This signup form works well because it’s simple and unobtrusive. There are just two small fields to fill out, which means the form takes seconds – not minutes. Plus, customers can even customize the frequency of their emails – making it more likely that they’ll remain engaged.

4. Use an Awesome Call to Action

People see an average of about 247 online marketing messages each day. That means you’re always competing for your customer’s attention with a ton of other promotions. It’s no wonder that so many advertisements go totally unnoticed.

If you want people to engage with your CTA, work on making it as useful as possible. For instance, using a button instead of a piece of hyperlinked text will increase your chances of conversions by up to 23%.

Changing the words on your CTA to avoid friction terms is helpful too. Instead of “Buy” or “Download” try terms like “Learn” or “Get.” These words pull more attention to the benefits for your audience, rather than what they need to do to get what they need (i.e. buy something).

The CTA on the Ripped Body website tells you exactly what you’re going to get with a simple button. “Send me the book and first lesson,” tells the audience what to expect.

When enhancing your CTA, remember that contrasting colors will help to pull your audience’s attention to exactly where you want it most. Placement is also an important issue to think about with CTA buttons. Often, a button that sits “above the fold” where your audience will see it immediately, encourages more conversions.

5. Minimize Friction

We pulled attention to the idea of “friction” above when talking about the number of fields in your form. Customers want their experiences online to be quick and seamless. Having to enter lots of personal information into a form complicates things and leaves your prospects feeling uncomfortable.

However, a lengthy form isn’t the only example of a conversion process rife with friction. Slow-loading pages that lave your customers waiting forever before they see a “thanks for signing up” page can be problematic too. Grammatical errors on the page or blurry images reduce the professional image of your website, causing even more conversion issues.

To ensure that there’s as little friction as possible on your signup form, go through the signup process yourself and make a note of anything that feels uncomfortable.

  • Do your pages load quickly on any device?
  • Do you have a minimal number of fields on your form?
  • Are you asking for information your customers don’t mind giving?
  • Is your offer valuable enough to engage your audience in the first place?
  • Have you reassured your audience about what they’re going to do with their data?
  • Do you have a thank-you page set up for after a subscription?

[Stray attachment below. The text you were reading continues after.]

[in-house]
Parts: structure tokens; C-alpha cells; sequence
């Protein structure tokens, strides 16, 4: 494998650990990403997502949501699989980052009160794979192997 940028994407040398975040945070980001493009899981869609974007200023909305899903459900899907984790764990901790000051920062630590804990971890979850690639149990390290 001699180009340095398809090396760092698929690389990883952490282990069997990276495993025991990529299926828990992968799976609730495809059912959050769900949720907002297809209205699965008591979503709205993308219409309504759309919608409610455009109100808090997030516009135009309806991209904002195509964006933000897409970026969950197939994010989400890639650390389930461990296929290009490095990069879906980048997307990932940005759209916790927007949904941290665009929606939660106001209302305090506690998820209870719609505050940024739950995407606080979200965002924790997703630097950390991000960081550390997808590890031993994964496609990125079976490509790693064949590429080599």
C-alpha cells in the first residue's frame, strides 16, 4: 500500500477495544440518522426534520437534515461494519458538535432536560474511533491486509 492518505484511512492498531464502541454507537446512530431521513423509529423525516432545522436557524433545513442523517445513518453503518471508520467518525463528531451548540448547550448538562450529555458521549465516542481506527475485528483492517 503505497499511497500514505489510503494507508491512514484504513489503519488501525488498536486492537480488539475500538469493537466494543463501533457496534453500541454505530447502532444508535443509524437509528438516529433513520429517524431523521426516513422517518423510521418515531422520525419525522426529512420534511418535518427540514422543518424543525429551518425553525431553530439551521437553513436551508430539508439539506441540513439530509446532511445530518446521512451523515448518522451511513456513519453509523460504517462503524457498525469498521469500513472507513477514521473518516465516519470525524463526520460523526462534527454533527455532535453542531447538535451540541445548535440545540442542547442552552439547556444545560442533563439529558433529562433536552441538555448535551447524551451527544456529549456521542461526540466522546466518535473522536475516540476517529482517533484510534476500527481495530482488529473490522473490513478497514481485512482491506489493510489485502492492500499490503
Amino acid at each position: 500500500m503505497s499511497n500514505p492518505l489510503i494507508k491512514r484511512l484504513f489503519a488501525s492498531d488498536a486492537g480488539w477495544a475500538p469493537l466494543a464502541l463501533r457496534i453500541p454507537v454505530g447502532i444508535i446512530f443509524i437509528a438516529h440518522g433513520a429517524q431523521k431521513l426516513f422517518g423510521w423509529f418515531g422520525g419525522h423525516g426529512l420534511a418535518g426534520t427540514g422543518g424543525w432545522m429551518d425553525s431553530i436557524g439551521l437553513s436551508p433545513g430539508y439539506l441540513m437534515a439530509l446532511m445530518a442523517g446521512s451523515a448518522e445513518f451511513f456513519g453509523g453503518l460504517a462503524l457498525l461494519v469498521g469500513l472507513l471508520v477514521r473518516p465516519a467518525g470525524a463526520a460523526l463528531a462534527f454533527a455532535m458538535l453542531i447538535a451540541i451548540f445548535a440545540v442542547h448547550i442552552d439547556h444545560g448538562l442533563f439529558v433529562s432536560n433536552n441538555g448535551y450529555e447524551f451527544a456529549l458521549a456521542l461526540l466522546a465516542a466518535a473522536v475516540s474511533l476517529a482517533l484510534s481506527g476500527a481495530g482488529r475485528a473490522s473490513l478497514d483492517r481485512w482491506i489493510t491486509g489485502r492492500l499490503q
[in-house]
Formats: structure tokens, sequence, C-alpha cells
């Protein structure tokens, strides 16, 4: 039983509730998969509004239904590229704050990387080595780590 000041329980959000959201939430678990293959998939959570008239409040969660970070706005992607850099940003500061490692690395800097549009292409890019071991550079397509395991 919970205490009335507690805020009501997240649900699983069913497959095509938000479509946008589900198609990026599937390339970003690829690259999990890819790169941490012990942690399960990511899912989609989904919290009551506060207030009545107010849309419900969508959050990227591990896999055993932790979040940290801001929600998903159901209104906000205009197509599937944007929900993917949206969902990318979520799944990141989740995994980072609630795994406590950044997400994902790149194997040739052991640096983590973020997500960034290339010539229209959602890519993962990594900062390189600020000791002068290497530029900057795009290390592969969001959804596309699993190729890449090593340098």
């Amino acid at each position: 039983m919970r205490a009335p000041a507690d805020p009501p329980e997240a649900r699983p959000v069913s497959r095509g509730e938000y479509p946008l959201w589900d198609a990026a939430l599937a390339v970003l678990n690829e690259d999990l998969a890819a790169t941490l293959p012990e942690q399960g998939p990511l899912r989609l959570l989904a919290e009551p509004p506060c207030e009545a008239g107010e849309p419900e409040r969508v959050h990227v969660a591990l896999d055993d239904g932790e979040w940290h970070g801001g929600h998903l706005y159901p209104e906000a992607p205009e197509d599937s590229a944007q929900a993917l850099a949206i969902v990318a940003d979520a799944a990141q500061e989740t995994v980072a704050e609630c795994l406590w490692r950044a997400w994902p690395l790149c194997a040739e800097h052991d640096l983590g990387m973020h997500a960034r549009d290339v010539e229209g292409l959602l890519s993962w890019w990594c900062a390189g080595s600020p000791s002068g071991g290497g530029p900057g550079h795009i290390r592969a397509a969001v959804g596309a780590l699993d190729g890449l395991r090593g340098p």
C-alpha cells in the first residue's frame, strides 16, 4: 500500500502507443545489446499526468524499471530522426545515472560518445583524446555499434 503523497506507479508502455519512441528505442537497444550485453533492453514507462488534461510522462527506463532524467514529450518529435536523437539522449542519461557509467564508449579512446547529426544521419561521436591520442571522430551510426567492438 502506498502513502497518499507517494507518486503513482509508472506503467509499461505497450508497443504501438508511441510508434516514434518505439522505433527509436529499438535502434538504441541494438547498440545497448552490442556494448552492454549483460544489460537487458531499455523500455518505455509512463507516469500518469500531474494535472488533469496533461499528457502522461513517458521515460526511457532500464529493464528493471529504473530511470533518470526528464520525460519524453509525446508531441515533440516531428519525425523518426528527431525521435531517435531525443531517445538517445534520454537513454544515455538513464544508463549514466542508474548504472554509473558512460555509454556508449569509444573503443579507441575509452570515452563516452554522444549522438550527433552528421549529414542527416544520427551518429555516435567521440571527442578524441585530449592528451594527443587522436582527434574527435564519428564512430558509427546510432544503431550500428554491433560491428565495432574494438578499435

Look at how Copyhackers reduces friction on its signup form by immediately drawing focus to the benefits of signing up.

The CTA instantly informs the audience of how much value is on offer. At the same time, the text reassures prospects by reminding them that they can unsubscribe whenever.

6. Test Everything (Often)

Finally, whenever you’re trying to improve something in your marketing strategy, the most important thing you can do is test, learn, and optimize. Most of the leading email marketing tools and landing page builders allow you to A/B test elements of your signup forms to see which features work best.

With split testing, you can check which color is best for your CTA button when you want to encourage more conversions. You can also experiment with things like the images on your landing page or how many piece of information you ask for.

One of the best things you can test on a signup page is your offer. If you’re trying to convince people to subscribe to your newsletter, you need to highlight the benefits. This could mean letting them know they’re going to get “exclusive tips.” Other customers might be more enticed by the opportunity to have discounts on their purchases.

Try changing the wording on your signup forms to attract a wider selection of customers.

This signup form from Backlinko isn’t the first iteration created by the company. Over the years, the brand has updated and improved its CTA, headlines, buttons, and form fields to make the most attractive form possible.

Convince More People to Subscribe to Your Email

Since every audience is different, there’s no one-size-fits-all strategy for convincing people to sign up to your newsletter. However, an excellent signup form makes your job a lot easier. Combined with amazing content and offers that your customers want to see in their inbox, a good signup form makes a huge difference to your chances of conversion.

Follow the tips above to create a signup form that delights your audience with amazing offers, engaging CTA buttons, and minimal unwanted friction. Once you have a signup form that seems to be making an impact, keep testing and tweaking to improve your results.

Your signup form is a powerful part of your email marketing strategy. Don’t underestimate it.